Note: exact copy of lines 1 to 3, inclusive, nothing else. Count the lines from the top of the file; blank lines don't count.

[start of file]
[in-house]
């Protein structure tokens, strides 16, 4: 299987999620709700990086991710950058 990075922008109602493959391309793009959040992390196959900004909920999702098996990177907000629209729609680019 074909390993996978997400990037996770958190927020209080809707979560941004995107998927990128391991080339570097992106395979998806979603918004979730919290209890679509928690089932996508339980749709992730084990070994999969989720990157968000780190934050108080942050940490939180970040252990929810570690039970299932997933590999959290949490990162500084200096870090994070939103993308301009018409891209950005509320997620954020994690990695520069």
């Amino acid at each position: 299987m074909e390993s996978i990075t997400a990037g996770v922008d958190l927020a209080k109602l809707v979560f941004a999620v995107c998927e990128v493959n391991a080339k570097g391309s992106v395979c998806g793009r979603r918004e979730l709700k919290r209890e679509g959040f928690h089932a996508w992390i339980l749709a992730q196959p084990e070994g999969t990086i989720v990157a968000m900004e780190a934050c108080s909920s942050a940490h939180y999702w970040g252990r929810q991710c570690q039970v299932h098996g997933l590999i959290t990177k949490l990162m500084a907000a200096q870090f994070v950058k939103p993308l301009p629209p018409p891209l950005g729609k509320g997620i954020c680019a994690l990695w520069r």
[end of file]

[in-house]
């Protein structure tokens, strides 16, 4: 299987999620709700990086991710950058 990075922008109602493959391309793009959040992390196959900004909920999702098996990177907000629209729609680019 074909390993996978997400990037996770958190927020209080809707979560941004995107998927990128391991080339570097992106395979998806979603918004979730919290209890679509928690089932996508339980749709992730084990070994999969989720990157968000780190934050108080942050940490939180970040252990929810570690039970299932997933590999959290949490990162500084200096870090994070939103993308301009018409891209950005509320997620954020994690990695520069």
């Amino acid at each position: 299987m074909e390993s996978i990075t997400a990037g996770v922008d958190l927020a209080k109602l809707v979560f941004a999620v995107c998927e990128v493959n391991a080339k570097g391309s992106v395979c998806g793009r979603r918004e979730l709700k919290r209890e679509g959040f928690h089932a996508w992390i339980l749709a992730q196959p084990e070994g999969t990086i989720v990157a968000m900004e780190a934050c108080s909920s942050a940490h939180y999702w970040g252990r929810q991710c570690q039970v299932h098996g997933l590999i959290t990177k949490l990162m500084a907000a200096q870090f994070v950058k939103p993308l301009p629209p018409p891209l950005g729609k509320g997620i954020c680019a994690l990695w520069r």